Binghamton University’s Center for Civic Engagement (CCE) has been named a recipient of the 2011 State University of New York (SUNY) Outstanding Student Affairs Program Award for the Innovative Use of Social Networking.
SUNY’s Chief Student Affairs Officers and the Office of University Life and Enrollment Management recognized CCE for the positive impact its use of marketing and social media initiatives have made on students, their development and the learning community on the Binghamton University campus.
The focus of CCE’s marketing and social media initiatives has been to inform students through methods they prefer, present new and unique opportunities to interact with its offerings, increase interest and make it easier to participate in meaningful service, and expand the office’s digital visibility across various platforms. The office’s innovative use of mobile tagging (quick-response codes) across print and promotional collateral and its recently launched Service On the Spot (S.O.S.) initiative were also cited.
Award recipients will present their programs at the fall meeting of the Council of Chief Student Affairs Officers held in Corning on October 24.
Summaries of the program descriptions, along with contact information for the award recipients, are available at http://www.suny.edu/provost/university_life/OSAP/StateOp11.cfm.
The May-June 2011 edition of International Educator magazine, a publication of NAFSA: Association of International Educators, includes two articles that feature staff from International Student and Scholar Services. “When the Worst Case Scenario Happens,” written by Ellen H. Badger, director of International Student and Scholar Services, describes the University crisis response to and the aftermath of the April 2009 American Civic Association tragedy. “Changing Paradigms: Training New International Student Advisors” by Eve Katz quotes ISSS Associate Director Karen Keefe-Guzikowski, Assistant Director Shawna Szabo and International Health Insurance Coordinator Terry Creeden on the topic of training and mentoring those who are entering the profession of international education.
Harald Zils, assistant professor of German Studies, will give a presentation on his Binghamton University courses “Ubermen and Underlings” and “Volkswagen and Beyond” at the International German Studies Association’s annual conference in Leipzig, Germany, on June 18, as part of the “Innovative Teaching” section.
Melvyn Dubofksy, distinguished professor emeritus of history and sociology, is the recipient of the 2011 Sol Stetin Award of the Sidney Hillman Foundation for his outstanding contributions to labor history. Previous winners include Dorothy Sue Cobble, James Green, David Brody and David Montgomery. Dubofsky has written and edited numerous books about labor and working-class history in the U.S., including When Workers Organize: New York City in the Progressive Era (1968), We Shall Be All: A History of the Industrial Workers of the World (1969), John L. Lewis: A Biography (1977, co-written with Warren Van Tine); The State and Labor in Modern America (1994); and Hard Work: The Making of a Labor Historian (2000).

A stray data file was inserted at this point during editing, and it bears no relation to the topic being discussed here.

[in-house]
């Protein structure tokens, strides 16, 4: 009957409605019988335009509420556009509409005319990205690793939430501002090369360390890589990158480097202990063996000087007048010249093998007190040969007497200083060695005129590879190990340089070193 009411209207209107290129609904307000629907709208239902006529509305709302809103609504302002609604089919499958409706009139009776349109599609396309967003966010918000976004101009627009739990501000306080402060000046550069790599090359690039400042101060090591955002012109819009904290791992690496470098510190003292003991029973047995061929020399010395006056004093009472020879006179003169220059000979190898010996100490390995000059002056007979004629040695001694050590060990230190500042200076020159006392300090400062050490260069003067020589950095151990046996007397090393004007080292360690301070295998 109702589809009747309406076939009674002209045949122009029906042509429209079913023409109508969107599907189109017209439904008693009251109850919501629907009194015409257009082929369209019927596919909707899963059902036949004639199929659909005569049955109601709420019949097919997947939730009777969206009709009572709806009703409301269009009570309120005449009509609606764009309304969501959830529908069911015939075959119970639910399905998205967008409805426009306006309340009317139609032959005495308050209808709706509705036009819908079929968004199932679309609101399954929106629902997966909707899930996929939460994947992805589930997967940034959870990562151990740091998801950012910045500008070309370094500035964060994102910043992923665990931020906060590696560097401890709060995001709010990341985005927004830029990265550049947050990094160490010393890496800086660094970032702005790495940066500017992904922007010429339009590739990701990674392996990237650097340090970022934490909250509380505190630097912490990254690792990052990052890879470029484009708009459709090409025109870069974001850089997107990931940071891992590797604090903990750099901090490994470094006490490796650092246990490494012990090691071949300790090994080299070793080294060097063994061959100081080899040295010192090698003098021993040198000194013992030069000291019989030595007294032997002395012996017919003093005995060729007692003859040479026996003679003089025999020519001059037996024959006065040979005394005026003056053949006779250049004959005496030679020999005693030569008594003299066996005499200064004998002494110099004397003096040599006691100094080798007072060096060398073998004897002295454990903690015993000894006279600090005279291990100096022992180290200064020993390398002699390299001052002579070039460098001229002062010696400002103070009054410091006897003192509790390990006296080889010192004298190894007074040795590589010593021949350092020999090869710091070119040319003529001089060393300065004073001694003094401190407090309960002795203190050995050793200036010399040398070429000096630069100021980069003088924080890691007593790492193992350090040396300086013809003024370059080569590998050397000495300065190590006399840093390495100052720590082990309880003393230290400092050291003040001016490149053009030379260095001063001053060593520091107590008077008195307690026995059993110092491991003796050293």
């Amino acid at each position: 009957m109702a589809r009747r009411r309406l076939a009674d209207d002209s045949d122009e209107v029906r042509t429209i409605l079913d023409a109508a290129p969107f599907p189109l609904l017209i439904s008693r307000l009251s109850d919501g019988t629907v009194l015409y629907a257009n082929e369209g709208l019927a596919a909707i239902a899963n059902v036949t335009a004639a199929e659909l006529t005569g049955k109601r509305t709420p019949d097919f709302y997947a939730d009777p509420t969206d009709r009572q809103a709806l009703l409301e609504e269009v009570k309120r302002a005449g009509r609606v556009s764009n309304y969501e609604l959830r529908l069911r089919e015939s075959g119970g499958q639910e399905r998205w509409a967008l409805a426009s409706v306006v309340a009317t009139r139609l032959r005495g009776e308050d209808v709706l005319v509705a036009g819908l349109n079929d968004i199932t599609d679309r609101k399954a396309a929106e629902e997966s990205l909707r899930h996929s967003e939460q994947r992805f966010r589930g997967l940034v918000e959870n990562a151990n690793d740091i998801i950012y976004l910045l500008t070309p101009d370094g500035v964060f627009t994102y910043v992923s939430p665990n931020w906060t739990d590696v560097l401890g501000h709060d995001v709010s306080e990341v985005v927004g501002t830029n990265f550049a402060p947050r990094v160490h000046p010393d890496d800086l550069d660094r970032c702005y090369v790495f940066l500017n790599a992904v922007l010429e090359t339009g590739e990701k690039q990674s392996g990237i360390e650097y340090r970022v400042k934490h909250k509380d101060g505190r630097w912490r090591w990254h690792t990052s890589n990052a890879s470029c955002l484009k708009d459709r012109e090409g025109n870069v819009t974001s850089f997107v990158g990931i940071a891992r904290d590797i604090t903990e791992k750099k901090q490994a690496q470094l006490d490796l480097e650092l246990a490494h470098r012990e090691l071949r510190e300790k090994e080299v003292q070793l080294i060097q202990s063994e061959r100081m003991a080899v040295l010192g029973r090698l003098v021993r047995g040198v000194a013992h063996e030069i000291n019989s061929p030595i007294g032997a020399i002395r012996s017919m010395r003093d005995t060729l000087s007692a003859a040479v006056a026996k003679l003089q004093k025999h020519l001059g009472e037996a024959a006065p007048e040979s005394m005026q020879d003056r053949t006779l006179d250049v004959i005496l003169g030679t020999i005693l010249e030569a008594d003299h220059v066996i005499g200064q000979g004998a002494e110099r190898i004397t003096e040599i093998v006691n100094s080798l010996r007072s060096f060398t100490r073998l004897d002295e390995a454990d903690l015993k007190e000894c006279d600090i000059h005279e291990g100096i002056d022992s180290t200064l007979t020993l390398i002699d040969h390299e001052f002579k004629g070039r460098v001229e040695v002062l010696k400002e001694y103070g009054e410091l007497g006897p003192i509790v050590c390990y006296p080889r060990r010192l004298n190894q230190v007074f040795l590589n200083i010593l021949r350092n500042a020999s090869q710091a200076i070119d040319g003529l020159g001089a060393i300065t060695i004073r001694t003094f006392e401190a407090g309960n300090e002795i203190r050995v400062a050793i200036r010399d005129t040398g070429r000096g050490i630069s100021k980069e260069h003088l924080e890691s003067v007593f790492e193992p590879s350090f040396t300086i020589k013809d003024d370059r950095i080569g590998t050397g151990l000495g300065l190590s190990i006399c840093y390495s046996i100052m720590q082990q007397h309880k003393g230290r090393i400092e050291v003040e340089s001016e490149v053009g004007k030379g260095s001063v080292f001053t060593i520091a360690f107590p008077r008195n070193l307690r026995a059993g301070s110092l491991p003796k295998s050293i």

NSTA (National Science Teachers Association) Press has published the second (More Brain-Powered…) and third (Even More Brain-Powered…) volumes of School of Education Associate Professor Thomas O’Brien’s three-volume series that began with Brain-Powered Science: Teaching and Learning with Discrepant Events (NSTA Press, 2010). This dual-purpose series uses engaging science discrepant event activities as: (1) models of thought-provoking, inquiry-oriented activities that challenge grades 5-12 students’ misconceptions about science and the nature of science and (2) visual participatory analogies to teach science teachers principles of applied cognitive learning theory and research-informed Curriculum-Instruction-Assessment “best practices.”
Denis O’Hearn, professor of sociology, has won the Alessandro Tassoni Award for 2011 for his book, Il Diario di Bobby Sands: Storia di un ragazzo irlandese (Roma: Castelvecchi Editore), written with Laurence McKeown and Silvia Calamati. The Alessandro Tassoni Award is given each year to a book that (as a homage to the Italian writer Alessandro Tassoni and to his ideals) is recognized by the Jury Award as “innovative, inspired by values of freedom and committed to the building of a more just and democratic world.”